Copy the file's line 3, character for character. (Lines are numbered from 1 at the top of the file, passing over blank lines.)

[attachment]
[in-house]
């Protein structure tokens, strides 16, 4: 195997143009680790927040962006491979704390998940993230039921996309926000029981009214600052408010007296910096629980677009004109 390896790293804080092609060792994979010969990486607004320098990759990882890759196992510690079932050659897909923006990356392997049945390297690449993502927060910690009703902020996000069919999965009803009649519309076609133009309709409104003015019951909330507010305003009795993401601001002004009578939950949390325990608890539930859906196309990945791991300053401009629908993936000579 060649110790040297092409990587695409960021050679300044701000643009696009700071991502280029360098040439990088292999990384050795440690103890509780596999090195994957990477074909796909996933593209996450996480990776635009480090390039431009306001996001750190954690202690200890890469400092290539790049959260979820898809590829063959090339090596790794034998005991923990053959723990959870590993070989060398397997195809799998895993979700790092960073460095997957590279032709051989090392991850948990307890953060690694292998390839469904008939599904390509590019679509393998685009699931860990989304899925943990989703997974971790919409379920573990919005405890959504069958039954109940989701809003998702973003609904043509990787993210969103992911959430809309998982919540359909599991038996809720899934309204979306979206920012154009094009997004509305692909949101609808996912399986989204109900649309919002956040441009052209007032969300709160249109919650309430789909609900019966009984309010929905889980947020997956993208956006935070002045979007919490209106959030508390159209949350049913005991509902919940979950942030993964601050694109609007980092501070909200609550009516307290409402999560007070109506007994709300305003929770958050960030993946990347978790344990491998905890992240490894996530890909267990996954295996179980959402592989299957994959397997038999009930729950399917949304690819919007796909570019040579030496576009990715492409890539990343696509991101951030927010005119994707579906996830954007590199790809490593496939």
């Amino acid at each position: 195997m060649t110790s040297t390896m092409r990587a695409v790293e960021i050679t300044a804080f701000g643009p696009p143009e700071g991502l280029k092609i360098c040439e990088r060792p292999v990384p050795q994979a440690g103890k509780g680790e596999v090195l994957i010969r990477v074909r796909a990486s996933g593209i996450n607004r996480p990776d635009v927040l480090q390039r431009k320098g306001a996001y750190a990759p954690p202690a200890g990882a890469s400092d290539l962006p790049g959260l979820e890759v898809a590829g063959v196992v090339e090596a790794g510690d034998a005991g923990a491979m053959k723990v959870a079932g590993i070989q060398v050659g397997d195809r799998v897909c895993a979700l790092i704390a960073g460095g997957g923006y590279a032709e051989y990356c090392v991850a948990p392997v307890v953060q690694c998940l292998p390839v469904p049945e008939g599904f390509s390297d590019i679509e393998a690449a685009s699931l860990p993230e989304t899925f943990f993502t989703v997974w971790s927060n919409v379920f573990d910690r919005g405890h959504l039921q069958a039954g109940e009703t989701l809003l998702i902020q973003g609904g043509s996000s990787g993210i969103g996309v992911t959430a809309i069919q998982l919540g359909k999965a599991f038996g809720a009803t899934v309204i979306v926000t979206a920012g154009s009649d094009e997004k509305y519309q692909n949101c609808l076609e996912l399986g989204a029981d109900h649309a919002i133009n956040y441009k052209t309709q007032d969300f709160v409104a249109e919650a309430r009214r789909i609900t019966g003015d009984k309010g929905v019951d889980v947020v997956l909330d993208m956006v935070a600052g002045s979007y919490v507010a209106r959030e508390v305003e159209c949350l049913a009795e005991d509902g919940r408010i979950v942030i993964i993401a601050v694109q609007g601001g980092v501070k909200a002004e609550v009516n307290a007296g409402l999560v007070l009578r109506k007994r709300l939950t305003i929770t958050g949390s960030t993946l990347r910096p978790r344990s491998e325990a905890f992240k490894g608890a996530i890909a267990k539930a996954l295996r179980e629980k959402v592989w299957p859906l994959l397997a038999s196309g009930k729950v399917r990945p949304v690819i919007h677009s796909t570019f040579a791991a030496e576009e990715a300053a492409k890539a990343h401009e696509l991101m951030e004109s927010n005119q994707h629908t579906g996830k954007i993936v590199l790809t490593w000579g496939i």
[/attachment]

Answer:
């Amino acid at each position: 195997m060649t110790s040297t390896m092409r990587a695409v790293e960021i050679t300044a804080f701000g643009p696009p143009e700071g991502l280029k092609i360098c040439e990088r060792p292999v990384p050795q994979a440690g103890k509780g680790e596999v090195l994957i010969r990477v074909r796909a990486s996933g593209i996450n607004r996480p990776d635009v927040l480090q390039r431009k320098g306001a996001y750190a990759p954690p202690a200890g990882a890469s400092d290539l962006p790049g959260l979820e890759v898809a590829g063959v196992v090339e090596a790794g510690d034998a005991g923990a491979m053959k723990v959870a079932g590993i070989q060398v050659g397997d195809r799998v897909c895993a979700l790092i704390a960073g460095g997957g923006y590279a032709e051989y990356c090392v991850a948990p392997v307890v953060q690694c998940l292998p390839v469904p049945e008939g599904f390509s390297d590019i679509e393998a690449a685009s699931l860990p993230e989304t899925f943990f993502t989703v997974w971790s927060n919409v379920f573990d910690r919005g405890h959504l039921q069958a039954g109940e009703t989701l809003l998702i902020q973003g609904g043509s996000s990787g993210i969103g996309v992911t959430a809309i069919q998982l919540g359909k999965a599991f038996g809720a009803t899934v309204i979306v926000t979206a920012g154009s009649d094009e997004k509305y519309q692909n949101c609808l076609e996912l399986g989204a029981d109900h649309a919002i133009n956040y441009k052209t309709q007032d969300f709160v409104a249109e919650a309430r009214r789909i609900t019966g003015d009984k309010g929905v019951d889980v947020v997956l909330d993208m956006v935070a600052g002045s979007y919490v507010a209106r959030e508390v305003e159209c949350l049913a009795e005991d509902g919940r408010i979950v942030i993964i993401a601050v694109q609007g601001g980092v501070k909200a002004e609550v009516n307290a007296g409402l999560v007070l009578r109506k007994r709300l939950t305003i929770t958050g949390s960030t993946l990347r910096p978790r344990s491998e325990a905890f992240k490894g608890a996530i890909a267990k539930a996954l295996r179980e629980k959402v592989w299957p859906l994959l397997a038999s196309g009930k729950v399917r990945p949304v690819i919007h677009s796909t570019f040579a791991a030496e576009e990715a300053a492409k890539a990343h401009e696509l991101m951030e004109s927010n005119q994707h629908t579906g996830k954007i993936v590199l790809t490593w000579g496939i």